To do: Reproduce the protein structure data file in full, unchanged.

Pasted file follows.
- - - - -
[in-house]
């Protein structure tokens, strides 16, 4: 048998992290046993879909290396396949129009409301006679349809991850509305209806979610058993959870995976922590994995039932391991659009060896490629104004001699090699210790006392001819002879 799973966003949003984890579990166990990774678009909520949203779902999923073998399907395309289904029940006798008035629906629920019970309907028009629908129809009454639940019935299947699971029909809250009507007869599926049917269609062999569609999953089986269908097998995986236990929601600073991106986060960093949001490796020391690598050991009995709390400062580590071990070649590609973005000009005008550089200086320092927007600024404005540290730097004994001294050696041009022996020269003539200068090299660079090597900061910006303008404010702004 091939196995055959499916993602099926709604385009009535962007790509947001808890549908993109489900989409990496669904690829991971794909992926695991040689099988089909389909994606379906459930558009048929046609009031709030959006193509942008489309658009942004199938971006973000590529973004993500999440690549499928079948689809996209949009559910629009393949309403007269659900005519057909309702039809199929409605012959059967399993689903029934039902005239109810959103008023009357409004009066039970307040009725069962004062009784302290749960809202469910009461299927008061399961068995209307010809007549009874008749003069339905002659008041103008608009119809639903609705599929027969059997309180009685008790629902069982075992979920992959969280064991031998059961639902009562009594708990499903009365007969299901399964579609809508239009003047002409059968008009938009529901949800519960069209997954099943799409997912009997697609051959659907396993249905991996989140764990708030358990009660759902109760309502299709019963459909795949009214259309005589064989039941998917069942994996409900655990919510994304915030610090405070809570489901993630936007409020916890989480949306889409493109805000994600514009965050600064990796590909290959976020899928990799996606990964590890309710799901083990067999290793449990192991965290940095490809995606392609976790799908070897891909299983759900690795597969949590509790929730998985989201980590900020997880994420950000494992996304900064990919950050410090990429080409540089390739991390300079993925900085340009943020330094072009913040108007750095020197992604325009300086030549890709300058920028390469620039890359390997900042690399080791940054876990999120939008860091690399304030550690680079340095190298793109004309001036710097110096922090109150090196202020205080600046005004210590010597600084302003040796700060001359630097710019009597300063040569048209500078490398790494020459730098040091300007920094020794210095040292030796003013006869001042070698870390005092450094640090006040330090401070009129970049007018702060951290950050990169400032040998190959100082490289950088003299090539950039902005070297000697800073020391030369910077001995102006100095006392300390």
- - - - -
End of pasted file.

[in-house]
């Protein structure tokens, strides 16, 4: 048998992290046993879909290396396949129009409301006679349809991850509305209806979610058993959870995976922590994995039932391991659009060896490629104004001699090699210790006392001819002879 799973966003949003984890579990166990990774678009909520949203779902999923073998399907395309289904029940006798008035629906629920019970309907028009629908129809009454639940019935299947699971029909809250009507007869599926049917269609062999569609999953089986269908097998995986236990929601600073991106986060960093949001490796020391690598050991009995709390400062580590071990070649590609973005000009005008550089200086320092927007600024404005540290730097004994001294050696041009022996020269003539200068090299660079090597900061910006303008404010702004 091939196995055959499916993602099926709604385009009535962007790509947001808890549908993109489900989409990496669904690829991971794909992926695991040689099988089909389909994606379906459930558009048929046609009031709030959006193509942008489309658009942004199938971006973000590529973004993500999440690549499928079948689809996209949009559910629009393949309403007269659900005519057909309702039809199929409605012959059967399993689903029934039902005239109810959103008023009357409004009066039970307040009725069962004062009784302290749960809202469910009461299927008061399961068995209307010809007549009874008749003069339905002659008041103008608009119809639903609705599929027969059997309180009685008790629902069982075992979920992959969280064991031998059961639902009562009594708990499903009365007969299901399964579609809508239009003047002409059968008009938009529901949800519960069209997954099943799409997912009997697609051959659907396993249905991996989140764990708030358990009660759902109760309502299709019963459909795949009214259309005589064989039941998917069942994996409900655990919510994304915030610090405070809570489901993630936007409020916890989480949306889409493109805000994600514009965050600064990796590909290959976020899928990799996606990964590890309710799901083990067999290793449990192991965290940095490809995606392609976790799908070897891909299983759900690795597969949590509790929730998985989201980590900020997880994420950000494992996304900064990919950050410090990429080409540089390739991390300079993925900085340009943020330094072009913040108007750095020197992604325009300086030549890709300058920028390469620039890359390997900042690399080791940054876990999120939008860091690399304030550690680079340095190298793109004309001036710097110096922090109150090196202020205080600046005004210590010597600084302003040796700060001359630097710019009597300063040569048209500078490398790494020459730098040091300007920094020794210095040292030796003013006869001042070698870390005092450094640090006040330090401070009129970049007018702060951290950050990169400032040998190959100082490289950088003299090539950039902005070297000697800073020391030369910077001995102006100095006392300390």